Published on February 15, 2022

Show Me the Money

money in a jar

When it comes to identifying money, here are some strategies I teach my low vision patients.

For people with low vision, money has become easier to identify over the years. The numbers are now larger and more easily recognizable.

Some of the older currency still in circulation may be difficult for a person with vision loss to identify.

One free resource that may help is the iBill, which you can apply for through the Bureau of Engraving and Printing. Simply slide the bill through a slot on the machine, press a button on the top and it states the currency’s value.

The iBill device is free to those who qualify. If you are enrolled in the free digital talking book program through your state, you automatically qualify. If not, an eye care professional, physician or occupational therapist can complete the application for you at your request.

When it comes to identifying money, here are some strategies I teach my patients:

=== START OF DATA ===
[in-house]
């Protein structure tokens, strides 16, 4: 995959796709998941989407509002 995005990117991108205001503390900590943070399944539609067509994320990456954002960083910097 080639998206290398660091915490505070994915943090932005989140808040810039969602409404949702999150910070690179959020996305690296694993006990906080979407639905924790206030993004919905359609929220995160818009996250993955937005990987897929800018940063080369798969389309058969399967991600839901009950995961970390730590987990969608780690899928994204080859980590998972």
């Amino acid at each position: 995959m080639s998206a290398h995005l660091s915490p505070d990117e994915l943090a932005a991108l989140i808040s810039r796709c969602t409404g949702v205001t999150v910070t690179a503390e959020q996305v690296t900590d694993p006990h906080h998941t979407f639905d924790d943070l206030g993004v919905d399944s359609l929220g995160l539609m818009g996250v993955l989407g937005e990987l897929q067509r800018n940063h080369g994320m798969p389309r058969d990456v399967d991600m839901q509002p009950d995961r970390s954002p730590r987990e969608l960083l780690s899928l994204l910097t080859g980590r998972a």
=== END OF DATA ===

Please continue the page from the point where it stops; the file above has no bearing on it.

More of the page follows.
• Fold your money in different ways. Low currency like a $1 bill can be left flat, $5 can be folded in half, $10 can be folded in half longways, and a $20 can be folded like the $10 but once more.

• Keep the different denominations in separate portions of your wallet. You also can get a wallet that is divided specifically for this purpose.

• If you have several bills, put the highest currency on the top and the rest in descending order, then fold the entire pile.

• When handling coins, you can identify the denomination by the ridges or lack of ridges on the side. Quarters and dimes have ridges. Nickels and pennies are smooth on the side.

If you believe that low vision rehabilitation would help you make the most of your remaining sight, ask your physician or eye care specialist for a referral.